Preparations are being made for a new space supercomputer to be installed on the International Space Station (ISS).
The Space Test Program-Houston 6 (STP-H6) hybrid and reconfigurable space supercomputer is being developed at the University of Pittsburgh’s NSF Center for Space, High-performance, and Resilient Computing (SHREC).
“Computer engineering for space is the ultimate challenge,” said Alan George, Professor of Electrical and Computer Engineering (ECE) and founder of SHREC.
“Space computing has become a principal challenge in all spacecraft, since remote sensing and autonomous operation are the main purposes of spacecraft and both demand high-performance computing.”
The STP-H6 has passed extreme environmental testing at the NASA Goddard Space Flight Center in Maryland. It is now at the NASA Johnson Space Flight Center in Houston for a year of integration and verification before travelling to the ISS on a SpaceX rocket.
The H6 is nearly three times more powerful than its predecessor (H5), which was launched last year, and will remain on the ISS, working separately and together with the H6 system on a dynamic set of space technology experiments.
“After one year in space, the H5 system is proving highly successful in the harsh environment of space, and researchers are using it as a sandbox for a growing list of experiments uploaded from the Pitt campus. When a new technology is deployed in space, the first and biggest question is whether it will operate well there, and ours continues to impress,” he said.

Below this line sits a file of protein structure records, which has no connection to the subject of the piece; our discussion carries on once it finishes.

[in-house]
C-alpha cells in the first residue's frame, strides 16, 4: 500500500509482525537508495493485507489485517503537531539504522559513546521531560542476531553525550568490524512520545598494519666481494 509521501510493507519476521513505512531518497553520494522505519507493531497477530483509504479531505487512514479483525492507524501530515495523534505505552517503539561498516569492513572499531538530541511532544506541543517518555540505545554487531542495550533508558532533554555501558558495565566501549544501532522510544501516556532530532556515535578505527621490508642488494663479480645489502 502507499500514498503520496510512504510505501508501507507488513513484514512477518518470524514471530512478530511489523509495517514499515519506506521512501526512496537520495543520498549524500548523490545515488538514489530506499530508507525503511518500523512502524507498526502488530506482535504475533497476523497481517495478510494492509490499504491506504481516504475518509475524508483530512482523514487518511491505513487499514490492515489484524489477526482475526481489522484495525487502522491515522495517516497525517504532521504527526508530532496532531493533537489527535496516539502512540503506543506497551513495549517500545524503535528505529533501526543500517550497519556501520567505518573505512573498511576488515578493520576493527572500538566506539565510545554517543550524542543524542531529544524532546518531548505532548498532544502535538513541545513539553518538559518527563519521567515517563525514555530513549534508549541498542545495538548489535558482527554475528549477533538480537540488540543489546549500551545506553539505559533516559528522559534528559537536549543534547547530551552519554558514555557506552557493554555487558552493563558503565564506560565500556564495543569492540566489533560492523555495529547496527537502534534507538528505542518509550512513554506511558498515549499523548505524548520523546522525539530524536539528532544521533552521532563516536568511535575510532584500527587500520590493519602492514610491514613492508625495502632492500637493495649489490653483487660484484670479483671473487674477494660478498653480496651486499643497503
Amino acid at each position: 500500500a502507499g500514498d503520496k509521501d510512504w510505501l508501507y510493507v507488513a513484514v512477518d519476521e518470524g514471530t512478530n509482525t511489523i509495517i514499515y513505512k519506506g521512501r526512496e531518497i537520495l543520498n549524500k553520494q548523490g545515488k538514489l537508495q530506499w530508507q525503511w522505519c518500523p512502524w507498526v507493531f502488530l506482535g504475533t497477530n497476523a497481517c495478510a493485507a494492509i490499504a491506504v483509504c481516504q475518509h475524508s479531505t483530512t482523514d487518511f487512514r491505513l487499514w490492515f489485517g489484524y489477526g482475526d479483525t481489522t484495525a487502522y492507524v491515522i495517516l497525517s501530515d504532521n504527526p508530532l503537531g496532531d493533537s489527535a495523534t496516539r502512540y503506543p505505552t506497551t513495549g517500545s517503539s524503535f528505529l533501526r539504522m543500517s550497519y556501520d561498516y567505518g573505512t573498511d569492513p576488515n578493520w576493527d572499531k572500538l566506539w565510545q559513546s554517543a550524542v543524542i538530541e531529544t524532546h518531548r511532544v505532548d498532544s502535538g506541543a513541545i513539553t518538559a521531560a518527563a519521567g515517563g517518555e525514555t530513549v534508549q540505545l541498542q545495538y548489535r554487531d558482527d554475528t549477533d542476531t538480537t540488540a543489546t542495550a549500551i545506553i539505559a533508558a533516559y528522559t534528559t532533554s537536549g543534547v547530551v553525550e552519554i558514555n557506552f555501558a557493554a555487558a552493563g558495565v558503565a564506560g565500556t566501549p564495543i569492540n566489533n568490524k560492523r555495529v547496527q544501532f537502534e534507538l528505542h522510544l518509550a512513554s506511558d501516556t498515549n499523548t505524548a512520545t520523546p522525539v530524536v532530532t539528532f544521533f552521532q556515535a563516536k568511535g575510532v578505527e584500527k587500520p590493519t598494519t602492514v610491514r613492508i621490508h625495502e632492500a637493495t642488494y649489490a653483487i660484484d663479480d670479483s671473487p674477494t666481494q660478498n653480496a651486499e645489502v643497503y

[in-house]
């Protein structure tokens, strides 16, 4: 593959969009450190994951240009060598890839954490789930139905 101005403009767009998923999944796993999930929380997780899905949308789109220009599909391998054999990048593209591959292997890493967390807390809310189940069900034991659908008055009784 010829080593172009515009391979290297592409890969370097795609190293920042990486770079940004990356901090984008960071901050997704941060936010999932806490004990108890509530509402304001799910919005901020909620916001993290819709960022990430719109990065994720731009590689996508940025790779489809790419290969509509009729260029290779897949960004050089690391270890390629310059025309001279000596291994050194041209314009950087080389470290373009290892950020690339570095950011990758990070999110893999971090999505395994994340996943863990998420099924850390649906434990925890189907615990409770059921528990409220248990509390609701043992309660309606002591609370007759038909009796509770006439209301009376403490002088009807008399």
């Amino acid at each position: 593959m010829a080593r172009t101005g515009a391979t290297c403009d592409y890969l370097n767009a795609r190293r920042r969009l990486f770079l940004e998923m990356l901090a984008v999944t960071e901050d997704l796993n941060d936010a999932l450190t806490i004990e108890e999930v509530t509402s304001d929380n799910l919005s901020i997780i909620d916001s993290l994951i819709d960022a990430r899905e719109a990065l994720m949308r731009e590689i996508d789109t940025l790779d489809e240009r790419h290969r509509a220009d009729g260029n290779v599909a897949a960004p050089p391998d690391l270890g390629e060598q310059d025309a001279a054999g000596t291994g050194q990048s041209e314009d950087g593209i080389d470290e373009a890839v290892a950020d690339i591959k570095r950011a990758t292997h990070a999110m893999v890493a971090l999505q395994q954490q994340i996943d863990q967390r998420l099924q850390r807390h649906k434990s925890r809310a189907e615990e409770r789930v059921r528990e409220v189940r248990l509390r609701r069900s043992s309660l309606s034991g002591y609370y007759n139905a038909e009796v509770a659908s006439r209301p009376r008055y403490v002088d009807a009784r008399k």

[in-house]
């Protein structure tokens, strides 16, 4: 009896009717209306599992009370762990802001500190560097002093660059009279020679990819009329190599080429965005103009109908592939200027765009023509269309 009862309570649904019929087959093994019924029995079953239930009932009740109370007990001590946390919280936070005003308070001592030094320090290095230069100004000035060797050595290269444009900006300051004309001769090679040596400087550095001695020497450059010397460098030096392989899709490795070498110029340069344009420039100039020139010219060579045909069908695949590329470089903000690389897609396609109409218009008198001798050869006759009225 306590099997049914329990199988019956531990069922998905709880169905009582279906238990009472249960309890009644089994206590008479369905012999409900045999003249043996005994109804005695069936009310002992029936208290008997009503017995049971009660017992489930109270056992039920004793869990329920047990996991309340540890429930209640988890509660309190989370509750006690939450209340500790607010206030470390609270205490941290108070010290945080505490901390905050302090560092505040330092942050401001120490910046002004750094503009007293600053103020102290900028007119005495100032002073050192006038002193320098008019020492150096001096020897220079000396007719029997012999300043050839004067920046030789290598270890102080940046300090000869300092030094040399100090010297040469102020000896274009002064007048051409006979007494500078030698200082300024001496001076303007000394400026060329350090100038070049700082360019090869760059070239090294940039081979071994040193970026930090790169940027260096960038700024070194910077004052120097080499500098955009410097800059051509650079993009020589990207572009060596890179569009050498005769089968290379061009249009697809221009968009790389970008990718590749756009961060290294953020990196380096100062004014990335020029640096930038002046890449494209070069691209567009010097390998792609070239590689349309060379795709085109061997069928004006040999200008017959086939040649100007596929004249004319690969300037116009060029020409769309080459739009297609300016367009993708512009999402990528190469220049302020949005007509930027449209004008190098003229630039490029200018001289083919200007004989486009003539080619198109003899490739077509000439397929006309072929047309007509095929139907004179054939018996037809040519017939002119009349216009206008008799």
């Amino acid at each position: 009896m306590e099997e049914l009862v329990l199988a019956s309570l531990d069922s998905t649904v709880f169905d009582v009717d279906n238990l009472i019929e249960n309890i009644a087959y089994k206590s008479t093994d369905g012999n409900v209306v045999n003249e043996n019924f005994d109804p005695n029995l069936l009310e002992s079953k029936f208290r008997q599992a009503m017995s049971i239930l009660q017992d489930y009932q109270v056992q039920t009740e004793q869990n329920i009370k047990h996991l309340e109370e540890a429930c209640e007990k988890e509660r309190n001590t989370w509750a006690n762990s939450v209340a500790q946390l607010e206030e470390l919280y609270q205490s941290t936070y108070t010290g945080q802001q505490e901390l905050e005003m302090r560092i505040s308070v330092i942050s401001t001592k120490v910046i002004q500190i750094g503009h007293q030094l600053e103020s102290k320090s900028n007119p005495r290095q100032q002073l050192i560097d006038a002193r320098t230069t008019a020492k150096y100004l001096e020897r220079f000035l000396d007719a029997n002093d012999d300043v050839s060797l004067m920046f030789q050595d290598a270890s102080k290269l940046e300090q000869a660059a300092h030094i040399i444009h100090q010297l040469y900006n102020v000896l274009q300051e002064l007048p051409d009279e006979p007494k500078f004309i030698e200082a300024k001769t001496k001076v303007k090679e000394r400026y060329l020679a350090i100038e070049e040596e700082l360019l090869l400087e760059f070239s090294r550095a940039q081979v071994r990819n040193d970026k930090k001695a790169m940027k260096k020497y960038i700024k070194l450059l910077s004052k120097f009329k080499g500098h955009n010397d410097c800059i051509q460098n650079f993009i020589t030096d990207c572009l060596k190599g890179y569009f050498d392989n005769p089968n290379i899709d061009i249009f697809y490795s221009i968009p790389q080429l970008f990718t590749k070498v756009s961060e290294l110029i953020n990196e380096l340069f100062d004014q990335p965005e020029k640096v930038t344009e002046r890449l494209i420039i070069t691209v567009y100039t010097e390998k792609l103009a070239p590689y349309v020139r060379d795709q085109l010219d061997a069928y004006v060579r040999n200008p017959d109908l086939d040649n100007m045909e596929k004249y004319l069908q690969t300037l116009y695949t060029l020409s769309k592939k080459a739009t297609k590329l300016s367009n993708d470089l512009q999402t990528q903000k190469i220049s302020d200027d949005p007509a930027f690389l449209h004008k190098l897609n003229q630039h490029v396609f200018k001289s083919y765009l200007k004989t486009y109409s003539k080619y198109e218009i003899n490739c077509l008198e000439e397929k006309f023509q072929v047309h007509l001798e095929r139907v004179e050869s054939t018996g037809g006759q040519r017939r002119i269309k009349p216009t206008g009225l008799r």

“Our new system has a similar goal to perform in space and evaluate our new kind of space computer featuring an unprecedented combo of high performance and reliability with low power, size, weight, and cost. The big difference is that our STP-H6 system is more powerful in computing and sensing capability and arguably the fastest computing system ever deployed in space.”
Professor George says another interest aspect of the project was a collaboration with the University’s Department of Mechanical Engineering and Materials Science.
“Our first ISS experiment entirely focused upon R&D topics in computer and electrical engineering, so it was handled entirely in SHREC and ECE,” he said.
“However, our second mission brought additional challenges in mechanical design, thermal analysis, and safety analysis – challenges that we as electrical and computer engineers couldn’t tackle alone – so we reached out to colleagues in the mechanical engineering department.”